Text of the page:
Ministerial Summit: 30 June 2022 Find out about the last one: IMPAC4: bringing people and the ocean together The Fourth International Marine Protected Areas Congress (IMPAC4) in Chile brought together [...]
https://www.youtube.com/watch?v=LjXZ0OPfNvc Nausicaa will host the 11th International Aquarium Congress in Boulogne sur mer in 2022. The entire team at NAUSICAA is very motivated to host [...]
The Coral Restoration Consortium are committed to ensuring that everyone has a platform in which to participate and learn. The symposium is exploring options for virtual participation, including [...]
2nd Marine Socio-Ecological Systems Symposium Navigating Global Change in the Marine Environment The symposium will focus on the integrated assessment of multiple ocean uses across sectors, [...]
Registration » Where The Dive Industry Comes Together Connect with 600+ leading dive equipment manufacturers, travel destinations, apparel wholesalers and service providers, and network with 9,500+ [...]
Registration » Transitioning towards a respectful custodianship of our oceans and coasts Our oceans and coasts are diverse and interconnected. Collaboration is our strength, underlying and [...]
Climate change in the Asia-Pacific region: from environmental aspects to socioeconomic impacts Registration » The Asia-Pacific region is one of the main regional climate systems of [...]
Registration opens Summer 2021 Sustaining our Oceans . . . Sustaining our Future The event for global maritime professionals to learn, innovate, and lead in the [...]
Register interest ‘Sharing Our Oceans and Rivers – A Vision For The World’s Fisheries’ Call for abstracts reopens Held every four years, the 8th World Fisheries [...]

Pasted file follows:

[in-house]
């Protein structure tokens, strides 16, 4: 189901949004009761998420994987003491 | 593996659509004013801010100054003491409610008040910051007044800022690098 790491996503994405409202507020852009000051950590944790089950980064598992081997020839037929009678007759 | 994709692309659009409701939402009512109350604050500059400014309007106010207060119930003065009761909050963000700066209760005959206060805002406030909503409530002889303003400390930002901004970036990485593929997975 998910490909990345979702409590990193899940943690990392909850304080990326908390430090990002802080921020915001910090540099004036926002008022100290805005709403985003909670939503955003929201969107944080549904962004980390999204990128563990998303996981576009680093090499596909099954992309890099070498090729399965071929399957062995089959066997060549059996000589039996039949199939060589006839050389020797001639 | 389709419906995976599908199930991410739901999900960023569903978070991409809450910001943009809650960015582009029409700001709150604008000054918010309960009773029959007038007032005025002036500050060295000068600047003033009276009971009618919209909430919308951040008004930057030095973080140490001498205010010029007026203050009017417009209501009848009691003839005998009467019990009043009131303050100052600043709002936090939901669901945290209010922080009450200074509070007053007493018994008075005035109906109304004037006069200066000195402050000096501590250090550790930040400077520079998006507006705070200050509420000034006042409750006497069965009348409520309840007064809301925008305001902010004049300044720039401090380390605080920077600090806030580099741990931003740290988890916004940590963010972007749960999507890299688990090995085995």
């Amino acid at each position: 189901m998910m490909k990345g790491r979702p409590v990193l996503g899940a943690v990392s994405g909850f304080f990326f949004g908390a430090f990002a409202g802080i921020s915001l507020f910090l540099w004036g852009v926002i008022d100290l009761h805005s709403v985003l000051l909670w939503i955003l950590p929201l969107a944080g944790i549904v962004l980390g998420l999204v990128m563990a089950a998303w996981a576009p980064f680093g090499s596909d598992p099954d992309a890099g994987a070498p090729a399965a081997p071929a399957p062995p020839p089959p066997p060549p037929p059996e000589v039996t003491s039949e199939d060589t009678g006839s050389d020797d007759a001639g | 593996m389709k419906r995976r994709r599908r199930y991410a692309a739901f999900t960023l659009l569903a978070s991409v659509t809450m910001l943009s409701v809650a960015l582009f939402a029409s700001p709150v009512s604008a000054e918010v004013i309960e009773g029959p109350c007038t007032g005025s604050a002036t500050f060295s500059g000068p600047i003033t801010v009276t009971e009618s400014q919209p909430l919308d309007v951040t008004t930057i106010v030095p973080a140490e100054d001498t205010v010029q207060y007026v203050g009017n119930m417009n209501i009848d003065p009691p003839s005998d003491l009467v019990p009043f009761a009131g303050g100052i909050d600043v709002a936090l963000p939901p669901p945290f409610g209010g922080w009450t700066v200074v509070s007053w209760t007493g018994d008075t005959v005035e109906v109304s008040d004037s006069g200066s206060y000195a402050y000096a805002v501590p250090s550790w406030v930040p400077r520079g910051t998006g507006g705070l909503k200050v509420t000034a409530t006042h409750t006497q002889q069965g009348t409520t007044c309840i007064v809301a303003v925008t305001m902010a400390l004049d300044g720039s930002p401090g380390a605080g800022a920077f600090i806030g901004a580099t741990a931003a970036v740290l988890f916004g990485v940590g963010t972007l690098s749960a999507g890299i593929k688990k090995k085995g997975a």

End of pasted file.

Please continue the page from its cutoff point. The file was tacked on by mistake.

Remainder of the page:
Interdisciplinary ocean science for sustainable development Registration » ClimEco7 is the seventh in a series of “Climate and Ecosystems” biennial summer schools organised by IMBeR, the [...]
Registration » Both, the 14th and the 15th International Coral Reef Symposia, are the primary international conferences on coral reef science, conservation and management, bringing together [...]
Atlantic salmon (Salmo salar) are an important species of fish both for their ecological value and commercial value. These anadromous fish are spawned in rivers, travel to the sea to grow and mature before returning to the stream or river they were born in to spawn the next generation. As such the ability to swim against strong currents and up natural barriers is important, which is why a recent study published in the Canadian Journal of Zoology is concerning.
Leatherback turtles (Dermochelys coriacea) are the largest species of sea turtle. Found around the world's oceans they travel distances up to 4,828 km, using their large pectoral flippers to swim as fast as 24kph. Diving to as deep as 1000m these turtles follow the diel movements of jellyfish - their preferred prey.
Many planktonic larval invertebrates have spiny protrusions, a recent study shows that these spines work with limb movements to help nauplii swim efficiently.
A recent study in the journal of Marine Biology has tested a different method of investigating social behaviour in octopuses. Traditionally octopuses have been seen as asocial creatures that ignore others of their species (conspecifics) but recent discoveries of aggregations or groups of wild octopuses such as: algae octopuses (Abdopus aculeatus), Graneledone octopuses, Muusoctopus octopuses, Caribbean Reef Octopuses (Octopus briareus), Atlantic pygmy octopuses (Octopus joubini), Octopus laqueus, Common Sydney octopuses (Octopus tetricus) and Vulcanoctopus hydrothermalis.
It’s tough being an acorn barnacle - you want a nice turbid environment with plenty of oxygen and food but getting there as a larvae less than 6mm long is a heck of a challenge. That’s why acorn barnacle cyprids are astonishing swimmers.